LINCOLN — Nebraska coach Bo Pelini said he spent most of the last 48 hours “soul-searching” after a 41-21 collapse against UCLA. Unlike last year’s “win out” challenge after the 63-38 loss to Ohio State that essentially dared an experienced team to blaze a trail to the Big Ten Championship, Pelini took a very different tack Monday.
“When I look back on it I think did I — or have I — pushed to the extent where they’re not having fun anymore and they’re playing not to lose?” Pelini asked rhetorically. “Because, trust me, they want to be great. The things that happened in the game weren’t necessarily physical, but at times mental. And at the end of the day, that comes back on me. Am I doing the right things to, No. 1, to make sure — first and foremost — that these young men are enjoying their experience, and No. 2, they’re able to handle the pressure and adversity?
“I push, push push — and believe me, there’s gotta be some of that — but there has to be a fine line. And I want our players to get back to having fun again. I want them to go back to going out and playing to win and not worrying about losing the football game.”
Pelini worked some variation of that theme for ten minutes. Some quotes:
“I saw it in their look. I saw it in their demeanor. I’ve been around long enough to know it starts with the guy in charge. It starts with me. I understand that. And I’m going to do everything in my power to fix that.”
“I’ve grown up a lot as a football coach, but have I let the inherent pressures or my drive to push this program to the next level create a culture among our team to not allow them to have success, or not give them the best chance to have success? I would say, at this point, yes, maybe I did do that. Because you’re crazy to sit there and try to pound a square peg in a round hole.”
“I need to start having fun again. I do. It starts with me. I don’t enjoy my job — if I don’t enjoy what I’m doing — then how are they going to? With me it’s different. I don’t know if it’s the fact of not enjoying your job as it’s being so driven, so task-oriented, you lose sight of other things that need to be part of it.”
“This is a special place. It’s a great place. But it’s a different place. It’s very unique. It can consume you. To a certain extent, is my drive for success, does it consume me? At times. And even if it hasn’t — if I’m able to deal with it — it’s what kind of aura you put out for your football team, and how it affects them.”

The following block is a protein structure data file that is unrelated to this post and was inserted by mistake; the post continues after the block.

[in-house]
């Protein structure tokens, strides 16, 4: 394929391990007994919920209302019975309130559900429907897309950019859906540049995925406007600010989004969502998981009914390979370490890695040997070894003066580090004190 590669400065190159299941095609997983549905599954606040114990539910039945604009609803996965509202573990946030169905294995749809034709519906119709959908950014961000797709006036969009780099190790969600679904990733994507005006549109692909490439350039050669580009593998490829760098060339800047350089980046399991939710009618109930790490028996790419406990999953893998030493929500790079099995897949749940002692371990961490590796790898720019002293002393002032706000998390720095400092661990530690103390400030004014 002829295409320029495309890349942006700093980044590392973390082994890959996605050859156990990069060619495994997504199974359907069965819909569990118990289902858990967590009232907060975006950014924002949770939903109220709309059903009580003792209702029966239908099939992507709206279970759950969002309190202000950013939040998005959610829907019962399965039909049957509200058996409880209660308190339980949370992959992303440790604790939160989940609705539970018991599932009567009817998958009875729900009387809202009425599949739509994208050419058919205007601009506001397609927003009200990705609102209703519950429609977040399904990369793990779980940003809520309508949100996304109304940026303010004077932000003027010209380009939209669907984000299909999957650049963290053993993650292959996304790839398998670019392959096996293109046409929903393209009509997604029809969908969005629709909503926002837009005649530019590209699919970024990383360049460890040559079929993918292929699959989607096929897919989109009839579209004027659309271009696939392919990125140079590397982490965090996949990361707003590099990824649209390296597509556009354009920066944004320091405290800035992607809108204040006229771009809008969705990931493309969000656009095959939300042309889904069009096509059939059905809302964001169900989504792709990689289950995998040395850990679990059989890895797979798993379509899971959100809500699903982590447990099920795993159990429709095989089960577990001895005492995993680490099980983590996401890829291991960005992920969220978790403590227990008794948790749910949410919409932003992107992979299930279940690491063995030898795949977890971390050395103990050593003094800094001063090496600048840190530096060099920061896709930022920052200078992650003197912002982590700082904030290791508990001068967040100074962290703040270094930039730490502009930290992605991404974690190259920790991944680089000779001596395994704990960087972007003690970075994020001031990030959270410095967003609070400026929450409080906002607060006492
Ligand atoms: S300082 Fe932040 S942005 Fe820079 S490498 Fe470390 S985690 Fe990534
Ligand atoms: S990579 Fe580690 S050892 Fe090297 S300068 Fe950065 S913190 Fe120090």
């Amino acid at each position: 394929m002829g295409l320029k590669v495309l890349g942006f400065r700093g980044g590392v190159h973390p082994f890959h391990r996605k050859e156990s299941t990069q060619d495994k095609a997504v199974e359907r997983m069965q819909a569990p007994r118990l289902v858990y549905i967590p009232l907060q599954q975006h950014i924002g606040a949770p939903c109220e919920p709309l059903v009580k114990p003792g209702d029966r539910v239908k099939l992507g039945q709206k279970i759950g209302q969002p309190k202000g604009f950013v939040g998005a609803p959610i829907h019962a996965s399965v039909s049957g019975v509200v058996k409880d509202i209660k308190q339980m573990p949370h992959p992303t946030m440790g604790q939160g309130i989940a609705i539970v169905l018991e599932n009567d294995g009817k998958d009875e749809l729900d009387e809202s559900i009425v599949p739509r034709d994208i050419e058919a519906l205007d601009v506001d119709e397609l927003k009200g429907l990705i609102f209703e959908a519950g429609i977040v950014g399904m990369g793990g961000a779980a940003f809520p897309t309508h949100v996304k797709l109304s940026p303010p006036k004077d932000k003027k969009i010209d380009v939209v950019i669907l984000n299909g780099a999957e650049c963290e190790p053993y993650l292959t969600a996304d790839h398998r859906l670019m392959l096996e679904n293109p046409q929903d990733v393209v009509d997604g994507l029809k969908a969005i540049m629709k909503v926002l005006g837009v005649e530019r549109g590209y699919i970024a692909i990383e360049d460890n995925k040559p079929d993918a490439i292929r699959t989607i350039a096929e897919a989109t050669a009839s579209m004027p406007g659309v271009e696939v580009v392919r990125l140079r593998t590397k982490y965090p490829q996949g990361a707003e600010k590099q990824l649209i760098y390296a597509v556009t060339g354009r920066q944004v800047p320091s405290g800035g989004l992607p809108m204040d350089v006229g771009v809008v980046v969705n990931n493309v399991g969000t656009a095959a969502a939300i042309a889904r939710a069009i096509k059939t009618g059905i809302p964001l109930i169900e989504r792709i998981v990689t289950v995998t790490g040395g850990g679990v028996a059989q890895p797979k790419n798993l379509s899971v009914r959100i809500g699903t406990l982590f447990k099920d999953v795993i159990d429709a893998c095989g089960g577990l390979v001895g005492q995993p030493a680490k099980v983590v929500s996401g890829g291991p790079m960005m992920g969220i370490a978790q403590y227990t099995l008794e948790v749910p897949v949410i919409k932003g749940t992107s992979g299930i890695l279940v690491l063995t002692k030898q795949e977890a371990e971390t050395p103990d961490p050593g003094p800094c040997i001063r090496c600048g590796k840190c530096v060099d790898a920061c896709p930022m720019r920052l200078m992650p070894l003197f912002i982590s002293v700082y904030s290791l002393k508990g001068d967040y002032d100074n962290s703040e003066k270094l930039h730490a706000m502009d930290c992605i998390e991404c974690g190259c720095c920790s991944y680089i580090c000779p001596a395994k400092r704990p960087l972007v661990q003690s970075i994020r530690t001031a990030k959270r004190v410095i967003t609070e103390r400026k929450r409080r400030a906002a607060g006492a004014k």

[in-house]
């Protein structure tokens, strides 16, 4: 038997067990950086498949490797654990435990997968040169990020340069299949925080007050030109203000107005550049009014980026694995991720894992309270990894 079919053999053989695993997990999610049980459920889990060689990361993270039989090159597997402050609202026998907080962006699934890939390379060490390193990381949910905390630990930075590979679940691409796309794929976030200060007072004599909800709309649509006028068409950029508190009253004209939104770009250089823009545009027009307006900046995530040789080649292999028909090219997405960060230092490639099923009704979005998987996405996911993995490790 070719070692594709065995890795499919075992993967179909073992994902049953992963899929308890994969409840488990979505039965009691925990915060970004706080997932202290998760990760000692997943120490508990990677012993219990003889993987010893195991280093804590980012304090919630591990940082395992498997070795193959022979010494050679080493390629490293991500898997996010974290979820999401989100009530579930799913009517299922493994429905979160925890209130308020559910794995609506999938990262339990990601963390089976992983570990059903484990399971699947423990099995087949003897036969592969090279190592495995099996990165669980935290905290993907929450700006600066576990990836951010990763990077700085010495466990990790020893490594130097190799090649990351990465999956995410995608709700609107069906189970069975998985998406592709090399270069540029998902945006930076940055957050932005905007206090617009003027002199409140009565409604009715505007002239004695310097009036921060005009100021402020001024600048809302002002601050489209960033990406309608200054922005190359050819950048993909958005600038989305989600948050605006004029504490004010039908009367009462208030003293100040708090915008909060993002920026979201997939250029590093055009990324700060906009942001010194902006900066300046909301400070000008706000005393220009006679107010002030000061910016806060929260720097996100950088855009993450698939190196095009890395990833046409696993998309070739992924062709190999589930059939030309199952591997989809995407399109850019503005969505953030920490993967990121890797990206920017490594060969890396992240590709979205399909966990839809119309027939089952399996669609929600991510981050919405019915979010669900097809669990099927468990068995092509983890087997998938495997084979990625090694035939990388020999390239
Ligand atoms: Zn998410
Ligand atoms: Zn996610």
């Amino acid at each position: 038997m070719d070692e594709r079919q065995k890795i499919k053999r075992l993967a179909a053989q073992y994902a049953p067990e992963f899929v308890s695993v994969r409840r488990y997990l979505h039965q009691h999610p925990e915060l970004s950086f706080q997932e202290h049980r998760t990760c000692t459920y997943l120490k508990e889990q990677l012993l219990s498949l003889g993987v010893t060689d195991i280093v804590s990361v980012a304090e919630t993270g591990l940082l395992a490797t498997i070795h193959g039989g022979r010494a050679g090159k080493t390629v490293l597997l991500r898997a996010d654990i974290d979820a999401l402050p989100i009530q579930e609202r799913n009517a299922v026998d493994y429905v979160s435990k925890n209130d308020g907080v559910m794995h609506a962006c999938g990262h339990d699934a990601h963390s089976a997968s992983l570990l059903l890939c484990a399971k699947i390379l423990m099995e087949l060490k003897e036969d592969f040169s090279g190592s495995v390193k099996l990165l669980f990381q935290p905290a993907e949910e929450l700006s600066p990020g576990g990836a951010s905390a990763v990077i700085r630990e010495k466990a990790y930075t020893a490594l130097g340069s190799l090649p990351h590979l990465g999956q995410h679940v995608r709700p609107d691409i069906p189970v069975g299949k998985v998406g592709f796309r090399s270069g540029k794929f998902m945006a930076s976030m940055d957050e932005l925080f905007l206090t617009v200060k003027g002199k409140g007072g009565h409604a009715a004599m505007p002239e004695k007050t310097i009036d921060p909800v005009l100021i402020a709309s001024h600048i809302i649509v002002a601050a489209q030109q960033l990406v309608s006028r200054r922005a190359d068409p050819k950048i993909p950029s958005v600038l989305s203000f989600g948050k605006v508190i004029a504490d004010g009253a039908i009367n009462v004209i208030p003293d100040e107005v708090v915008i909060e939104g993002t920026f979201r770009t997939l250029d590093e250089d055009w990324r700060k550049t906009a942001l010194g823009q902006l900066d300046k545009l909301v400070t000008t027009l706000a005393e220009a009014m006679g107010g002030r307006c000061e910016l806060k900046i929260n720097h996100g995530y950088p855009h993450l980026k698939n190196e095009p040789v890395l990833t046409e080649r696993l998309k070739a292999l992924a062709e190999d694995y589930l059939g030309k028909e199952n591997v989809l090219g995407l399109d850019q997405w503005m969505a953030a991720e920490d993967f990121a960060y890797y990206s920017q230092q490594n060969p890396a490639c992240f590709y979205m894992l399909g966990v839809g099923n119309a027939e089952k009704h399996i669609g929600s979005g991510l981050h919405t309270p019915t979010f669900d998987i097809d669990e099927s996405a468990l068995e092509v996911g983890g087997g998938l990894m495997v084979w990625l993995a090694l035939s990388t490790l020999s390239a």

“We’re really close. We have a chance to be a very good football team. It has to be a consistent thing. It has to be an every-down thing. It has to be an every-game thing.”
>> Pelini declined to offer many specifics on “plan” he’d use to make football more fun, but Nebraska is switching its day off to Monday. The Huskers will now practice on Sundays.
“I think we can get the same things done on Sunday that we get done on Monday,” Pelini said. “It gives them a day to just get away from the whole thing for the whole day. Be a student who can just go to class.”
>> Nebraska will narrow its focus on offense during the week, Pelini said. NU may not necessarily be less diverse, but what the Huskers practice, he said, won’t be as broad of a scope as it has been.
>> Quarterback Taylor Martinez, Pelini agreed, didn’t play his best game Saturday and was “a little hesitant” running the ball. As far as Pelini knows, he said, Martinez was healthy heading into Saturday’s game.
>> If you’re wondering why you haven’t seen much of wide receivers Taariq Allen and Alonzo Moore, that’s because they’re still a little banged up. Allen is about “80 percent” into his ACL tear recovery, while Moore will start playing more this week.
>> Jordan Westerkamp or Terrell Newby will be Nebraska’s new punt returner. Pelini said Jamal Turner’s confidence is down after botching a few returns in the first couple games.
>> In response to former Nebraska quarterback Tommie Frazier’s comments after Saturday’s game — which can be found here — Pelini was unequivocal.
“We have a staff, players and administration — everybody here — who’s busting their butt to do everything we can to win football games and to do everything we can for student-athletes. Since I came back here, I’ve embraced the former players, and if he feels like that, so be it. We don’t need him. That’s a shame. Until you’ve sat in this seat — until you’ve sat and done it — anybody can have an opinion. Anybody can do that. It’s easy to point fingers and stand outside and throw stones. I take it for what it is.”
Frazier is a frequent part of Nebraska’s Football Friday event, in which he sits on a panel that talks about Husker football in the Haymarket.
Video: Pelini’s Monday press conference
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